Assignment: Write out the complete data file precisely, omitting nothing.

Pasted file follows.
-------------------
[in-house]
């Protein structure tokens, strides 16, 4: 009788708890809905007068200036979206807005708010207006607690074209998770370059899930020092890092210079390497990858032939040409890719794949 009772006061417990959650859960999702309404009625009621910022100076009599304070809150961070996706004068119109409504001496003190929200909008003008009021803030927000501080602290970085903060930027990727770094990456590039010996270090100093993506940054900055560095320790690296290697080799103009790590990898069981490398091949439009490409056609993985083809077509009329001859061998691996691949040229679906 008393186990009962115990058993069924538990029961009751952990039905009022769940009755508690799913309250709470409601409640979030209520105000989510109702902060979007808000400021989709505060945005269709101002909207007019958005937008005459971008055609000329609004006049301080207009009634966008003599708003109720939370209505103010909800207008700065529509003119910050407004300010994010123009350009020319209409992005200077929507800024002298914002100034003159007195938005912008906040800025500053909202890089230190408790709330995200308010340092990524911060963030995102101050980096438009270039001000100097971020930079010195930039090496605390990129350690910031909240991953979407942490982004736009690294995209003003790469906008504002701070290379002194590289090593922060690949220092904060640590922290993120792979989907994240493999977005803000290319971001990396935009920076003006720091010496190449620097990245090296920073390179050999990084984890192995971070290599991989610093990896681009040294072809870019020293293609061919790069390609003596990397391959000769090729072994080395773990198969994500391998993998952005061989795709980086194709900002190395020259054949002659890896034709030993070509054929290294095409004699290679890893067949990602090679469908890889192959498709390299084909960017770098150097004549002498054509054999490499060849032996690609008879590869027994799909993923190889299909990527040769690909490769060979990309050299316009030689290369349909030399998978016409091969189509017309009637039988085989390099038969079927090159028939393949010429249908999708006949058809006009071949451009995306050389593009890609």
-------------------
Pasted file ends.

[in-house]
């Protein structure tokens, strides 16, 4: 009788708890809905007068200036979206807005708010207006607690074209998770370059899930020092890092210079390497990858032939040409890719794949 009772006061417990959650859960999702309404009625009621910022100076009599304070809150961070996706004068119109409504001496003190929200909008003008009021803030927000501080602290970085903060930027990727770094990456590039010996270090100093993506940054900055560095320790690296290697080799103009790590990898069981490398091949439009490409056609993985083809077509009329001859061998691996691949040229679906 008393186990009962115990058993069924538990029961009751952990039905009022769940009755508690799913309250709470409601409640979030209520105000989510109702902060979007808000400021989709505060945005269709101002909207007019958005937008005459971008055609000329609004006049301080207009009634966008003599708003109720939370209505103010909800207008700065529509003119910050407004300010994010123009350009020319209409992005200077929507800024002298914002100034003159007195938005912008906040800025500053909202890089230190408790709330995200308010340092990524911060963030995102101050980096438009270039001000100097971020930079010195930039090496605390990129350690910031909240991953979407942490982004736009690294995209003003790469906008504002701070290379002194590289090593922060690949220092904060640590922290993120792979989907994240493999977005803000290319971001990396935009920076003006720091010496190449620097990245090296920073390179050999990084984890192995971070290599991989610093990896681009040294072809870019020293293609061919790069390609003596990397391959000769090729072994080395773990198969994500391998993998952005061989795709980086194709900002190395020259054949002659890896034709030993070509054929290294095409004699290679890893067949990602090679469908890889192959498709390299084909960017770098150097004549002498054509054999490499060849032996690609008879590869027994799909993923190889299909990527040769690909490769060979990309050299316009030689290369349909030399998978016409091969189509017309009637039988085989390099038969079927090159028939393949010429249908999708006949058809006009071949451009995306050389593009890609």